By KEVIN THOMPSON
The state cross country finals were over nearly two months ago, but that doesn't mean the running stops.
For three area high school running stars, a competitive race under a national spotlight seems like the perfect exclamation point to an already memorable senior season.
Three area high school seniors were part of the Brokaw Runners cross country team that ran at a national meet in Nashville, Tenn., on Dec. 5.
Representing southwest Kansas were Eric Ruth of Stanton County, who won the state 2A title, JaCee Jarnagin of Holcomb, who was part of the state 3A title team, and Kayson Matthews of Lakin, who won every meet in which he finished this season except the state race.
Yet, for all their personal career accolades, this race was a humbling experience, Ruth said; all their national teammates were equally accomplished runners.
Ruth realized that on the bus ride to Nashville, he was actually running with a lot of other state title winners.
"I was thinking, 'Man, state champions are a dime a dozen on this bus,'" he joked. "Every other person I talked to had won state at some point. I didn't feel so special anymore."
In the 17-18 year old division, Matthews placed 18th out of 80 runners with a time of 17:00 flat. Ruth was 20th with a time of 17:02. And Jarnagin was 28th in 17:30.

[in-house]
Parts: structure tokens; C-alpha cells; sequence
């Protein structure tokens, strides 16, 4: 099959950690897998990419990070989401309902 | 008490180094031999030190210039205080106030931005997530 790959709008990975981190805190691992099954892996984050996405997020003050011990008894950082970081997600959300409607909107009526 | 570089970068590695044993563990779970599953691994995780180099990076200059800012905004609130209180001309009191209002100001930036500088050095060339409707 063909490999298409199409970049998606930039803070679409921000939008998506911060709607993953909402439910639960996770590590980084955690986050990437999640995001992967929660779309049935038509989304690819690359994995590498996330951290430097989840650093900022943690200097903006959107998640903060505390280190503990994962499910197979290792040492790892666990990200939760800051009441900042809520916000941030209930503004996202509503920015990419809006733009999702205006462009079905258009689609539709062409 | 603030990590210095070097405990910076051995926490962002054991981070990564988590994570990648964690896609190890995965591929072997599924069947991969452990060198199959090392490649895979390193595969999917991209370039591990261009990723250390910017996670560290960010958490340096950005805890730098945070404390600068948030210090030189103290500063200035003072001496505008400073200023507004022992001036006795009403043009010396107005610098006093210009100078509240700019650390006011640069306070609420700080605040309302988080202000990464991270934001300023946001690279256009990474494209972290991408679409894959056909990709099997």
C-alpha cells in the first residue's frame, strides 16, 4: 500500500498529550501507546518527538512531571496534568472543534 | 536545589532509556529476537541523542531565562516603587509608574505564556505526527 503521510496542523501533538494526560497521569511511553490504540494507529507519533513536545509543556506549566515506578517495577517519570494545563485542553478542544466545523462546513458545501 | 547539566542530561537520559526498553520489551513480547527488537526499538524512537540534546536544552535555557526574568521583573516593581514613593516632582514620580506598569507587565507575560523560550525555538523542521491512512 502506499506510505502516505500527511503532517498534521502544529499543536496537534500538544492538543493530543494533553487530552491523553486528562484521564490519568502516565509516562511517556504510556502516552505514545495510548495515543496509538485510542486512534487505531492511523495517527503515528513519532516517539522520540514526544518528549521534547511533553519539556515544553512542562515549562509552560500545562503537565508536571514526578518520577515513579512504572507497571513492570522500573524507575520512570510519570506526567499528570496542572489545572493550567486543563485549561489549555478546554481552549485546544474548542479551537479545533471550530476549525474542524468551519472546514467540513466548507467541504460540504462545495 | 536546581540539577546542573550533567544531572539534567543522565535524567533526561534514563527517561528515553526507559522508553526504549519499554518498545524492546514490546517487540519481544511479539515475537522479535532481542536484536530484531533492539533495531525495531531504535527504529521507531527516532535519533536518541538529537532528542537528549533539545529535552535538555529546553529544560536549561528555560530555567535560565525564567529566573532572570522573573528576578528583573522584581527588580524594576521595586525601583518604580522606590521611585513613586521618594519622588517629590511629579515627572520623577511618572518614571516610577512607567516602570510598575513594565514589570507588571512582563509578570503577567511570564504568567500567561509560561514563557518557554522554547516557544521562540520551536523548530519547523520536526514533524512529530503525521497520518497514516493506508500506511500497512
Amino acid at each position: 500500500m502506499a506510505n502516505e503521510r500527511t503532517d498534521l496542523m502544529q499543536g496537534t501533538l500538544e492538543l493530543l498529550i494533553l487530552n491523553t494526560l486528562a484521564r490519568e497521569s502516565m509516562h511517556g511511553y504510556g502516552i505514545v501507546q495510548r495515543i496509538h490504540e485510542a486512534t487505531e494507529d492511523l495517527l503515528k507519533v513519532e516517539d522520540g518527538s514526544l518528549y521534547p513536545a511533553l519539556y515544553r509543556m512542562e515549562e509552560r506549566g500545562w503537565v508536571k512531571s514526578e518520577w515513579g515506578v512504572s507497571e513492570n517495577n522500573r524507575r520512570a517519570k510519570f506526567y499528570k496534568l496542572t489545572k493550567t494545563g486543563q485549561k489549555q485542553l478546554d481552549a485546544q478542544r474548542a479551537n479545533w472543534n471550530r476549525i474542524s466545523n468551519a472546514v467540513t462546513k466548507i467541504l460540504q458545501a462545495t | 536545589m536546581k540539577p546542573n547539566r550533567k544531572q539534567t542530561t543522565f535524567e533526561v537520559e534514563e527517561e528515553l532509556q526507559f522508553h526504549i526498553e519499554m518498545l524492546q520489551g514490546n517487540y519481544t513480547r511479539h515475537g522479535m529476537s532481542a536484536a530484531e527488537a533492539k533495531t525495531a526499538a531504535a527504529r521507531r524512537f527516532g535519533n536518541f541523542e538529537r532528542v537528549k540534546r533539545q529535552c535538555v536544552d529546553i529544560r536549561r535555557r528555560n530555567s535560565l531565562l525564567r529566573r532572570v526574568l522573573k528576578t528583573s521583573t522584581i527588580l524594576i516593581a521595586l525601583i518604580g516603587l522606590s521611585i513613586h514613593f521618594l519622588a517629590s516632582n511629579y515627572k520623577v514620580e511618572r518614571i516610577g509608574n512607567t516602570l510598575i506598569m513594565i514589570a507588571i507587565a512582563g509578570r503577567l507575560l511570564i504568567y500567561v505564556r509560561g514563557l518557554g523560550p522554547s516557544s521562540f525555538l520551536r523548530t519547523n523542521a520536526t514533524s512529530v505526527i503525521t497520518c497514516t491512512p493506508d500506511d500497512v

All three runners were invited this summer at a running camp to be part of the Brokaw Runners, based out of Kansas City and which has now won five straight national titles. They met up with the squad there on Dec. 4, took a bus caravan to Nashville, jogged the course Friday, and ran the race Saturday.
December 5 in Nashville is similar in weather to Kansas, so that part wasn't daunting to the sunflower state runners. Neither was the 20-mile-per-hour "breeze" they ran into during the race, making the mid-morning race a bit cooler than they would have liked.
When they jogged the course Friday, it seemed relatively flat, Matthews said. Everybody was expecting correspondingly fast times. Saturday, however, wrote a different story.
"I thought I'd be smart and not bring winter gear," he said. "So I just ran with gloves, jersey and shorts. I about died out there," he laughed in recollection.
"The weather wasn't bad, but there was a slight wind," Ruth agreed. "It went from cool to just really biting at you in a hurry. I enjoy the cool weather when I run, so it was to my liking, at least."
Ruth said he didn't think that wearing the warmer gear would be good for his race. But "about a half mile in I was thinking, 'Man, I should have worn gloves,'" he laughed.
The state meet was held in Wamego, designed with quick bursts of uphills and downhills on a golf course.
The Nashville course was different; it was fit inside a six square-mile equestrian training center. Hills for training horses are designed differently from those that test runners.
Besides the chill and the wind, the hills proved to be a huge challenge — long and drawn out.
"From a distance, it looked pretty flat. Then you get out on it and start running the course and you find all these long hills for half a mile or longer that came out of nowhere," Ruth said. "It was like, where in the world did these come from?"
Preparing for the national meet was left up to each runner. Matthews said he ran 10 miles the Monday before, took Tuesday off, ran 30 minutes Wednesday in Pittsburg after a college visit, took Thursday off, and jogged the course Friday.